George Zimmerman granted $1 million bond by Judge Kenneth Lester Jr. in Trayvon Martin case

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SANFORD, Fla. -- George Zimmerman has been granted a $1 million bond by the judge overseeing the Trayvon Martin case in Florida.

Judge Kenneth Lester Jr. worked on the decision over the July 4th holiday and was finishing up his written decision Thursday morning, said Michelle Kennedy of Seminole County Court administration.

Zimmerman's bail comes with the following conditions:

1) He shall refrain from criminal activity of any kind.

2) he shall not have any contact with Trayvon Martin's family, directly or indirectly, except as necessary to conduct pretrial discovery through his attorneys.

3) He shall be subject to electronic monitoring at his own expense.

4) He shall not leave Seminole County without prior authorization by the court

5) He shall check in with the pre-trial release department every 48 hours.

6) He shall not enter the property of the Orlando Sanford International Airport.

7) He shall not open or maintain a bank account.

8) He shall not consume any alcohol.

9) He shall obey a curfew between 6 p.m. and 6 a.m.

10) He shall not apply for or obtain a passport.

Zimmerman's bail was revoked last month after Lester learned Zimmerman and his wife had failed to disclose more than $150,000 in donations from the public.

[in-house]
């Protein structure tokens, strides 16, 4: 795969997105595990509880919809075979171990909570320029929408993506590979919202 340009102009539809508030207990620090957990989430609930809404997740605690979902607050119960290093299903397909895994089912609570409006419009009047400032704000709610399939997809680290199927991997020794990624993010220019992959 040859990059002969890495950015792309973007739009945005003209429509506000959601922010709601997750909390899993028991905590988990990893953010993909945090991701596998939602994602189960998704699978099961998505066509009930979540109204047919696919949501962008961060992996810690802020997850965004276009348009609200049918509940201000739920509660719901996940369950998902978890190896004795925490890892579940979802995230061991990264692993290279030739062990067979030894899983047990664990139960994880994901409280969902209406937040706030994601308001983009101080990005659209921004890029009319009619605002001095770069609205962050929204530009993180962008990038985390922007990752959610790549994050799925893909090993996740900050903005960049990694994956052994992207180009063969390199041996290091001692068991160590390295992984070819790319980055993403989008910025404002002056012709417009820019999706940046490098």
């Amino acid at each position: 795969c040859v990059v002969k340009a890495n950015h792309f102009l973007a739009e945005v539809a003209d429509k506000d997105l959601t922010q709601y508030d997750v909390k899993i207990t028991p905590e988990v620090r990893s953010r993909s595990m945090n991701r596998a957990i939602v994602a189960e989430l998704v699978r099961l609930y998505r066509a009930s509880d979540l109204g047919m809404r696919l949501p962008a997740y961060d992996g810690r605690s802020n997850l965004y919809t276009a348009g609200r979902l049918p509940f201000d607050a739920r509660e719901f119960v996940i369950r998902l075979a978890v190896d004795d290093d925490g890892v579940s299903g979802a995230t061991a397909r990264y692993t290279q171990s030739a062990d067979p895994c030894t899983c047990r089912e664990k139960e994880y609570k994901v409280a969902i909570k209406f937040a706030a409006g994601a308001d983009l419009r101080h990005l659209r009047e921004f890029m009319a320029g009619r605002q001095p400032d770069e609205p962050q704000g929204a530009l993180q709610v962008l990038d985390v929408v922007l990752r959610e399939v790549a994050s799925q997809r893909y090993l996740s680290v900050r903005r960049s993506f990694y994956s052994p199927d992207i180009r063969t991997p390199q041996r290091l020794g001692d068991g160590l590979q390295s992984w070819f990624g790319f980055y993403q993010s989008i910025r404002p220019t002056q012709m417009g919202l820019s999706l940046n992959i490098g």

He will not have to post the full amount. Only a percentage is needed to make bail.

Defense attorney Mark O'Mara argued last week that even though Zimmerman misled the court about his finances, he should not be jailed because the state's case is weak and his claim of self-defense is strong.

O'Mara asked Lester to grant the same $150,000 bail he granted in April after Zimmerman's wife and family testified they had little money.

Prosecutor Bernie de la Rionda countered that Zimmerman should remain in jail without bail because he was complicit in lying to the court and can't be trusted.

"He quite frankly was manipulating the whole thing; he was using his wife as a conduit," de la Rionda said.

Forensic accountant Adam Magill testified that thousands of dollars in donated funds flowed into and out of Zimmerman's bank account in the days before the first bail hearing.

Magill said it appeared Zimmerman and his wife were speaking in code during recorded jailhouse telephone conversations about the amount of money involved. He also said that transferring funds between accounts could have been done to make it appear that Zimmerman had less money available for bail than he did.

De la Rionda reiterated that prosecutors believe Martin, an African-American, was an innocent victim who was accosted by Zimmerman without provocation. Zimmerman, a neighborhood watch volunteer, acknowledged fatally shooting Martin in February after calling police to report a suspicious person. Zimmerman, who is white and Hispanic, said Martin attacked him.


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